Wednesday, March 19, 2014

Eating here and there

Eastside Road, March 19, 2014—
porkchop.jpgMarch 17:DINNER IN TOWN with a sister — well, Cook's sister, but close as I have to my own — at a Puerto Rican place of her choosing, not bad, not memorable. I had the daily special, three courses for fifteen bucks — you can't expect a lot for that. Let's see: a delicious little ground-beef empanada; then a couple of breaded pork chops, thin but meaty, with rice and red beans (the waitress was pleased that I ordered them rather than black beans), a small green salad with avocado, and a flattened frenchfried plantain rose. Dessert was coconut flan. I'd go back, but not before revisiting other places in town…

El Coqui Puerto Rican Cuisine, 400 Mendocino Ave, Santa Rosa, CA 95401; (707) 542-8868

March 18: LUNCH IN BERKELEY, because we had business to do, and, well, why not. An interesting lunch, with a vaguely Indochinois quality. Spring's setting in, and we began with asparagus, barely cooked, in a salad with crisp thin slices of radish and fennel, delicately flavored with anise hyssop.

chicken.jpgNext, grilled chicken, almost as if on a skewer, with spinach, snap peas, carrots, and onion fritters — a substantial dish lightened by the kitchen's technique, balancing sauté, grill, and lightly fried textures.

I suppose it was the dessert that made me think of French outre-mer cuisine: coconut tapioca pudding, not at all thick or gluey, with mandarin-orange sherbet and cardamom-flavored shortbread cookies. Not a bad way to punctuate the day, and, unnecessary to add, the Principal Meal of the Day.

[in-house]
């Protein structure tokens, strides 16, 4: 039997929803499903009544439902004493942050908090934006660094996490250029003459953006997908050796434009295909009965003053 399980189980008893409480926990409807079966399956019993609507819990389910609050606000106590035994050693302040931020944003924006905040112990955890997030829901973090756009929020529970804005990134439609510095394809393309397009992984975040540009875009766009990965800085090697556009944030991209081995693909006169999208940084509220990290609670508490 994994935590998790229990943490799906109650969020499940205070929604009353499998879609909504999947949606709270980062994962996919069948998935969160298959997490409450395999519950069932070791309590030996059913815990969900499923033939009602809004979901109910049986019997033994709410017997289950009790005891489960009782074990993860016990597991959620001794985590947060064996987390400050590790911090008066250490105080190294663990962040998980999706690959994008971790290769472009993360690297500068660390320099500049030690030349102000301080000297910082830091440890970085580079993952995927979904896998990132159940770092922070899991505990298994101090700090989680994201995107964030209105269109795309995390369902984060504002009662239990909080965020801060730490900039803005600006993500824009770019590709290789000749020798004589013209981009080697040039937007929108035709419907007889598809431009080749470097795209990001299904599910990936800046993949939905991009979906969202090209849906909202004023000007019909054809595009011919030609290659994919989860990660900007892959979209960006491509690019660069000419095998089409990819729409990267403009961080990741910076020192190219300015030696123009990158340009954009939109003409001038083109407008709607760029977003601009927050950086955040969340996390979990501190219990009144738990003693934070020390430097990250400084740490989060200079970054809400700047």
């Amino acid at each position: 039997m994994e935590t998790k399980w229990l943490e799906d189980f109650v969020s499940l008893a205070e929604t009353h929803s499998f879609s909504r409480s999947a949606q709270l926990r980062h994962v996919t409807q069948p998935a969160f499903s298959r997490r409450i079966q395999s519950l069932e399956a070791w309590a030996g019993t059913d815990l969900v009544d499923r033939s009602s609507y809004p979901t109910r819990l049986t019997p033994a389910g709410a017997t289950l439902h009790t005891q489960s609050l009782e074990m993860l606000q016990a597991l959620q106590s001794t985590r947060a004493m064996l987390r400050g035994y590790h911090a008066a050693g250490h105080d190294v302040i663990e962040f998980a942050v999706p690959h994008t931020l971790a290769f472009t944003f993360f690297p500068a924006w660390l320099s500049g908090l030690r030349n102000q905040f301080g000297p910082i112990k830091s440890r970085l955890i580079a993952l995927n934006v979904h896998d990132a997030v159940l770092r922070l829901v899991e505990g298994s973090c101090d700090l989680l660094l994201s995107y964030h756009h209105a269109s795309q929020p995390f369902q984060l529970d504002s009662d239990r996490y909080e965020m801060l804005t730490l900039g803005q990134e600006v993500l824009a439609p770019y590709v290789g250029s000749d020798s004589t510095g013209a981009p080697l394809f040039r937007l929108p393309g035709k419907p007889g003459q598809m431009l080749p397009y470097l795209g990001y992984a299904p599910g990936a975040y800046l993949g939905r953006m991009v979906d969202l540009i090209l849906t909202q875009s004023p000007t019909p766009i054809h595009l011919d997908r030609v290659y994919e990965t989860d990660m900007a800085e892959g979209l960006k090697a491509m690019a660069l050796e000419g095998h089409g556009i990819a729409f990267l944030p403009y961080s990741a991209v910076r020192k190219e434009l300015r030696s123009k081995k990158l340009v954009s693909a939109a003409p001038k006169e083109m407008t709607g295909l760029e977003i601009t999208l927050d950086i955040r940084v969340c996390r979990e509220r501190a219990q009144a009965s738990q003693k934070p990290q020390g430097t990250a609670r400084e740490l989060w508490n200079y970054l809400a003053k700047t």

• Chez Panisse, 151 Shattuck Avenue, Berkeley; 510.548.5525

March 19, 2014, at home:CORNED BEEF AND CABBAGE! We're two days late, because we've been going out to dinner, but finally we have our annual St. Patrick's Day dinner — and commemoration of the long, productive, interesting, and celebrated life of Robert Remolif, one of my best friends, who died on St. Patrick's Day fifteen years ago, in his 94th year. I still miss him; I always will.

cornedbeef.jpgWe're not sure why, but he was very fond of corned beef. He was one hundred percent Italian, having come to this country from Piemonte in his tenth year. Not a drop of Irish blood anywhere near him. But he liked his corned beef, cooked it now and then, occasionally had us to dinner and served it.

This one came in a plastic bag full of watery juice, but it was full of flavor. A lot of that was salt, no doubt: but there was also sugar, celery extract, garlic extract, onion extract, spice extractives, sodium lactate, bay leaves, red pepper, coriander, dill seed, mustard seed, garlic, and cloves. That sounds pretty horrible, and I rush to state we rarely eat like this, out of packages. I figure once a year won't kill us. (Something else will.)

I thought it was a delicious dinner. Lindsey cooked it all together: corned beef, cabbage, carrots, and potatoes, adding each item at the right time — something I can never do reliably — so that all was cooked au point, each kept its texture and color, each kept its own flavor yet partook also of the others. It is a classic dish, one of the Hundred Plates, when cooked as well as this was. I hope there's a little left over.
Pinot blanc, Fleurelle (Alsace), 2012: a very nice wine to have with corned beef and cabbage.

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